Well, this is the point where I generally get overloaded, because these things seem so encoded, so ingrained and so rooted in deep emotional hurts and pains of the masses, that I’m not sure how anyone can make a dent in the problem. And then a few heartbeats later, someone reminds me or I just remember this passage, from Clarissa Pinkola Estes’ Letter to a Young Activist:
Ours is not the task of fixing the entire world all at once, but of stretching out to mend the part of the world that is within our reach. Any small, calm thing that one soul can do to help another soul, to assist some portion of this poor suffering world, will help immensely. It is not given to us to know which acts or by whom, will cause the critical mass to tip toward an enduring good. What is needed for dramatic change is an accumulation of acts, adding, adding to, adding more, continuing. We know that it does not take everyone on Earth to bring justice and peace, but only a small, determined group who will not give up during the first, second, or hundredth gale.
One of the most calming and powerful actions you can do to intervene in a stormy world is to stand up and show your soul. Soul on deck shines like gold in dark times.
The light of the soul throws sparks, can send up flares, builds signal fires, causes proper matters to catch fire. To display the lantern of soul in shadowy times like these — to be fierce and to show mercy toward others; both are acts of immense bravery and greatest necessity. Struggling souls catch light from other souls who are fully lit and willing to show it. If you would help to calm the tumult, this is one of the strongest things you can do.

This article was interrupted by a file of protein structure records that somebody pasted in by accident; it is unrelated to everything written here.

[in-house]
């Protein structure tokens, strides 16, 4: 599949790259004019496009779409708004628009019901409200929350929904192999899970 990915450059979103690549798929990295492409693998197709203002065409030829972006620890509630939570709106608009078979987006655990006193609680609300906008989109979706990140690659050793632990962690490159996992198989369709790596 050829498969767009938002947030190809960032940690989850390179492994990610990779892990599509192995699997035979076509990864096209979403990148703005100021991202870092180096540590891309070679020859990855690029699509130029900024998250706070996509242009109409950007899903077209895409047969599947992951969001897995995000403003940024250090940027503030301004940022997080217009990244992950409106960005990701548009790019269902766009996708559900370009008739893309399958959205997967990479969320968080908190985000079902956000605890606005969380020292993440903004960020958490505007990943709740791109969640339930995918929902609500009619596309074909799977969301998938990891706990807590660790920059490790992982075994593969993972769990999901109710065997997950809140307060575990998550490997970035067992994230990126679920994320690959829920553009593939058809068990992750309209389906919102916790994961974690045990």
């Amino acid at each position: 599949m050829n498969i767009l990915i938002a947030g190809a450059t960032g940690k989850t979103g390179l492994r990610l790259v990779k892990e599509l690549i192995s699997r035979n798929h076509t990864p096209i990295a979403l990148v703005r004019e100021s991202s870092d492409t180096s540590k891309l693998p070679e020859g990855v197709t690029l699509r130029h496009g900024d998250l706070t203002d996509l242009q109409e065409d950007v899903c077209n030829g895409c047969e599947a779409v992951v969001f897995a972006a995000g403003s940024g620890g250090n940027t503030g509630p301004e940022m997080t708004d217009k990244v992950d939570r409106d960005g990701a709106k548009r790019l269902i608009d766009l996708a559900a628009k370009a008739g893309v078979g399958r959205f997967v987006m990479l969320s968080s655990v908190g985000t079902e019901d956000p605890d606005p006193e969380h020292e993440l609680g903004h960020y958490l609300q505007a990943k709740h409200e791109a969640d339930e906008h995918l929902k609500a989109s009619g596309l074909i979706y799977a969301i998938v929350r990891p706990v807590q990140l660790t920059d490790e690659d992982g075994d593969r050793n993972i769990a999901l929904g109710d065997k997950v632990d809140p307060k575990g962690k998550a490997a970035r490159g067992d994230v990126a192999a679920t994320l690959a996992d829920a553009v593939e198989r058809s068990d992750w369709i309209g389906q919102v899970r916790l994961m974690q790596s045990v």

There will always be times when you feel discouraged. I too have felt despair many times in my life, but I do not keep a chair for it. I will not entertain it. It is not allowed to eat from my plate. […]
In that spirit, I hope you will write this on your wall: When a great ship is in harbor and moored, it is safe, there can be no doubt. But that is not what great ships are built for.
Souls on deck
Mend what’s in our reach
Despair doesn’t get a chair at the table
We are built for this journey.
I love you. God bless you. God bless our country and our world.
P.S.: I issued a 30 Day Writing Challenge for Conscious Leaders a few weeks back, and over 150 brilliant souls signed up! I decided to take the Challenge right along with them, and it’s been a profound journey for many of us. Most people are journaling or free-writing every day, privately. But I wrote this post on Day 9 of the Challenge. I’ll be doing another writing Challenge in January; click here to get on the list for the January Challenge.